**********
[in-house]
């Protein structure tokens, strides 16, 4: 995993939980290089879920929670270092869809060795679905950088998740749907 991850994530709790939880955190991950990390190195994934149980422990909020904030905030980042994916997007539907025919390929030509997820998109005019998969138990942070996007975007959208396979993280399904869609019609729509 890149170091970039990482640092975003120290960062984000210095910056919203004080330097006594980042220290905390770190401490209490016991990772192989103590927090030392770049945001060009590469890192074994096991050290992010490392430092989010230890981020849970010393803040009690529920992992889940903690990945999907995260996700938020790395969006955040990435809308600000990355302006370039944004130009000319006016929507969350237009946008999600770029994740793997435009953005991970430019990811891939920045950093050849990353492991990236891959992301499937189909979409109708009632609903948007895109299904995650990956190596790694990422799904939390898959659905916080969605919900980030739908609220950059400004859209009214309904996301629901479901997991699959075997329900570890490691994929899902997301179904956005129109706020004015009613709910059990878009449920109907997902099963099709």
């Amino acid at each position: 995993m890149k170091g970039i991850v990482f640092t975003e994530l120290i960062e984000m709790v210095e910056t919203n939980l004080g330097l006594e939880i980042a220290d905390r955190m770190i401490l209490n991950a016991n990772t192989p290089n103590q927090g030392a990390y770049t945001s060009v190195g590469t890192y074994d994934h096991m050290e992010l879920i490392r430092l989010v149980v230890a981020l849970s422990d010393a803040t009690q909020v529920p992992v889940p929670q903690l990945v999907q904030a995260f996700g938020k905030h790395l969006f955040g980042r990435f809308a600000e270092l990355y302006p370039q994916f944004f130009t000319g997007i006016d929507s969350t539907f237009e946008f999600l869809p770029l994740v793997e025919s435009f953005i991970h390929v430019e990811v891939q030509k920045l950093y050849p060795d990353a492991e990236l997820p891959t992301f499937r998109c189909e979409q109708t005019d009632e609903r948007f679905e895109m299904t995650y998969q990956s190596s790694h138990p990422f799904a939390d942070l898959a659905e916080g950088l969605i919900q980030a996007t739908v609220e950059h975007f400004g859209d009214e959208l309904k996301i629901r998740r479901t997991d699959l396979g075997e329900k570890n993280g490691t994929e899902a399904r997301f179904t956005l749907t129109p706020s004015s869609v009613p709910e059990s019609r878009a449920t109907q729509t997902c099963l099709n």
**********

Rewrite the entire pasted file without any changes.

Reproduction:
[in-house]
């Protein structure tokens, strides 16, 4: 995993939980290089879920929670270092869809060795679905950088998740749907 991850994530709790939880955190991950990390190195994934149980422990909020904030905030980042994916997007539907025919390929030509997820998109005019998969138990942070996007975007959208396979993280399904869609019609729509 890149170091970039990482640092975003120290960062984000210095910056919203004080330097006594980042220290905390770190401490209490016991990772192989103590927090030392770049945001060009590469890192074994096991050290992010490392430092989010230890981020849970010393803040009690529920992992889940903690990945999907995260996700938020790395969006955040990435809308600000990355302006370039944004130009000319006016929507969350237009946008999600770029994740793997435009953005991970430019990811891939920045950093050849990353492991990236891959992301499937189909979409109708009632609903948007895109299904995650990956190596790694990422799904939390898959659905916080969605919900980030739908609220950059400004859209009214309904996301629901479901997991699959075997329900570890490691994929899902997301179904956005129109706020004015009613709910059990878009449920109907997902099963099709």
């Amino acid at each position: 995993m890149k170091g970039i991850v990482f640092t975003e994530l120290i960062e984000m709790v210095e910056t919203n939980l004080g330097l006594e939880i980042a220290d905390r955190m770190i401490l209490n991950a016991n990772t192989p290089n103590q927090g030392a990390y770049t945001s060009v190195g590469t890192y074994d994934h096991m050290e992010l879920i490392r430092l989010v149980v230890a981020l849970s422990d010393a803040t009690q909020v529920p992992v889940p929670q903690l990945v999907q904030a995260f996700g938020k905030h790395l969006f955040g980042r990435f809308a600000e270092l990355y302006p370039q994916f944004f130009t000319g997007i006016d929507s969350t539907f237009e946008f999600l869809p770029l994740v793997e025919s435009f953005i991970h390929v430019e990811v891939q030509k920045l950093y050849p060795d990353a492991e990236l997820p891959t992301f499937r998109c189909e979409q109708t005019d009632e609903r948007f679905e895109m299904t995650y998969q990956s190596s790694h138990p990422f799904a939390d942070l898959a659905e916080g950088l969605i919900q980030a996007t739908v609220e950059h975007f400004g859209d009214e959208l309904k996301i629901r998740r479901t997991d699959l396979g075997e329900k570890n993280g490691t994929e899902a399904r997301f179904t956005l749907t129109p706020s004015s869609v009613p709910e059990s019609r878009a449920t109907q729509t997902c099963l099709n």